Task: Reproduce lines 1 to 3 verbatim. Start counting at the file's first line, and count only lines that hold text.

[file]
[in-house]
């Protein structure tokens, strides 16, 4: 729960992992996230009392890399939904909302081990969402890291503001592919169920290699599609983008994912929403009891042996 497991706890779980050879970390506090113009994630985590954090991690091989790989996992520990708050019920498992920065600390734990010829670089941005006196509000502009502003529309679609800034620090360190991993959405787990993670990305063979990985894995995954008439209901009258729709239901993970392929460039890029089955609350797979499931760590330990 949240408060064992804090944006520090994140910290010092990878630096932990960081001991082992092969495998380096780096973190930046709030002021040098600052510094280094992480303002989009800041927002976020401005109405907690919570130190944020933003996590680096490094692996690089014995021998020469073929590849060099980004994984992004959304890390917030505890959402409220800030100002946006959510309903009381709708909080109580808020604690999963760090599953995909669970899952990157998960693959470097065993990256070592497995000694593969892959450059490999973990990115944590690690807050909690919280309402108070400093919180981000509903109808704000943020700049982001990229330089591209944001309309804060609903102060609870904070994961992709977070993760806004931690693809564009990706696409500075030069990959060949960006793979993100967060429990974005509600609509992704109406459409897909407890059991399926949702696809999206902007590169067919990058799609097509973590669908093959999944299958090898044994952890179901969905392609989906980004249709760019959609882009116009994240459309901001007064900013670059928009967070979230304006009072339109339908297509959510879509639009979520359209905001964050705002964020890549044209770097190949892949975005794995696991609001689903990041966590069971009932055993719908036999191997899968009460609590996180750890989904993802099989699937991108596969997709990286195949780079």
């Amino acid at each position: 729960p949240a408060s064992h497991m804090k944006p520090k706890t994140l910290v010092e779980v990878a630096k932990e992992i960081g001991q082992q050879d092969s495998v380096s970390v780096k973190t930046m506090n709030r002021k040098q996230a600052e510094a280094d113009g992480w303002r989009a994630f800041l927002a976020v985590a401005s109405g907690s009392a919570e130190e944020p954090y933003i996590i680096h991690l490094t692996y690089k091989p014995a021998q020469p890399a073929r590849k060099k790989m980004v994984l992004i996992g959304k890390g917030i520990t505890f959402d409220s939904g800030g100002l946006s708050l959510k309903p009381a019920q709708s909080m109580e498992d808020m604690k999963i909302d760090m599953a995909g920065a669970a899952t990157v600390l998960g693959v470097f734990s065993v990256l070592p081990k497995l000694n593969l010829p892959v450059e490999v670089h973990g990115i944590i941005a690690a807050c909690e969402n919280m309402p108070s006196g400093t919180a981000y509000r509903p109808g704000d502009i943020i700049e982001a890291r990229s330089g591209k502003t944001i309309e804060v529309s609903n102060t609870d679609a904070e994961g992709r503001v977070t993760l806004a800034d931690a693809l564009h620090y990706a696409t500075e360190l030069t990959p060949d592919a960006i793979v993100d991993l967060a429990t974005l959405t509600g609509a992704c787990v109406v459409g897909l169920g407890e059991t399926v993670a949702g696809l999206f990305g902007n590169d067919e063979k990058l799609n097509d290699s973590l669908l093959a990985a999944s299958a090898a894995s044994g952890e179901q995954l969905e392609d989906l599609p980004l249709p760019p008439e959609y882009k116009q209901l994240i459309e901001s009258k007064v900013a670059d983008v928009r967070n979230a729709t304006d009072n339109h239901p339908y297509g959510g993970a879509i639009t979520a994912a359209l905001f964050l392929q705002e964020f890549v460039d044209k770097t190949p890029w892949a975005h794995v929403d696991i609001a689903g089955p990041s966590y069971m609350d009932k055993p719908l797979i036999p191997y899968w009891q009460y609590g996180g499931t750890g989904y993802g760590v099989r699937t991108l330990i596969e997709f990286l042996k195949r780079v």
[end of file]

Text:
[in-house]
């Protein structure tokens, strides 16, 4: 729960992992996230009392890399939904909302081990969402890291503001592919169920290699599609983008994912929403009891042996 497991706890779980050879970390506090113009994630985590954090991690091989790989996992520990708050019920498992920065600390734990010829670089941005006196509000502009502003529309679609800034620090360190991993959405787990993670990305063979990985894995995954008439209901009258729709239901993970392929460039890029089955609350797979499931760590330990 949240408060064992804090944006520090994140910290010092990878630096932990960081001991082992092969495998380096780096973190930046709030002021040098600052510094280094992480303002989009800041927002976020401005109405907690919570130190944020933003996590680096490094692996690089014995021998020469073929590849060099980004994984992004959304890390917030505890959402409220800030100002946006959510309903009381709708909080109580808020604690999963760090599953995909669970899952990157998960693959470097065993990256070592497995000694593969892959450059490999973990990115944590690690807050909690919280309402108070400093919180981000509903109808704000943020700049982001990229330089591209944001309309804060609903102060609870904070994961992709977070993760806004931690693809564009990706696409500075030069990959060949960006793979993100967060429990974005509600609509992704109406459409897909407890059991399926949702696809999206902007590169067919990058799609097509973590669908093959999944299958090898044994952890179901969905392609989906980004249709760019959609882009116009994240459309901001007064900013670059928009967070979230304006009072339109339908297509959510879509639009979520359209905001964050705002964020890549044209770097190949892949975005794995696991609001689903990041966590069971009932055993719908036999191997899968009460609590996180750890989904993802099989699937991108596969997709990286195949780079």
């Amino acid at each position: 729960p949240a408060s064992h497991m804090k944006p520090k706890t994140l910290v010092e779980v990878a630096k932990e992992i960081g001991q082992q050879d092969s495998v380096s970390v780096k973190t930046m506090n709030r002021k040098q996230a600052e510094a280094d113009g992480w303002r989009a994630f800041l927002a976020v985590a401005s109405g907690s009392a919570e130190e944020p954090y933003i996590i680096h991690l490094t692996y690089k091989p014995a021998q020469p890399a073929r590849k060099k790989m980004v994984l992004i996992g959304k890390g917030i520990t505890f959402d409220s939904g800030g100002l946006s708050l959510k309903p009381a019920q709708s909080m109580e498992d808020m604690k999963i909302d760090m599953a995909g920065a669970a899952t990157v600390l998960g693959v470097f734990s065993v990256l070592p081990k497995l000694n593969l010829p892959v450059e490999v670089h973990g990115i944590i941005a690690a807050c909690e969402n919280m309402p108070s006196g400093t919180a981000y509000r509903p109808g704000d502009i943020i700049e982001a890291r990229s330089g591209k502003t944001i309309e804060v529309s609903n102060t609870d679609a904070e994961g992709r503001v977070t993760l806004a800034d931690a693809l564009h620090y990706a696409t500075e360190l030069t990959p060949d592919a960006i793979v993100d991993l967060a429990t974005l959405t509600g609509a992704c787990v109406v459409g897909l169920g407890e059991t399926v993670a949702g696809l999206f990305g902007n590169d067919e063979k990058l799609n097509d290699s973590l669908l093959a990985a999944s299958a090898a894995s044994g952890e179901q995954l969905e392609d989906l599609p980004l249709p760019p008439e959609y882009k116009q209901l994240i459309e901001s009258k007064v900013a670059d983008v928009r967070n979230a729709t304006d009072n339109h239901p339908y297509g959510g993970a879509i639009t979520a994912a359209l905001f964050l392929q705002e964020f890549v460039d044209k770097t190949p890029w892949a975005h794995v929403d696991i609001a689903g089955p990041s966590y069971m609350d009932k055993p719908l797979i036999p191997y899968w009891q009460y609590g996180g499931t750890g989904y993802g760590v099989r699937t991108l330990i596969e997709f990286l042996k195949r780079v």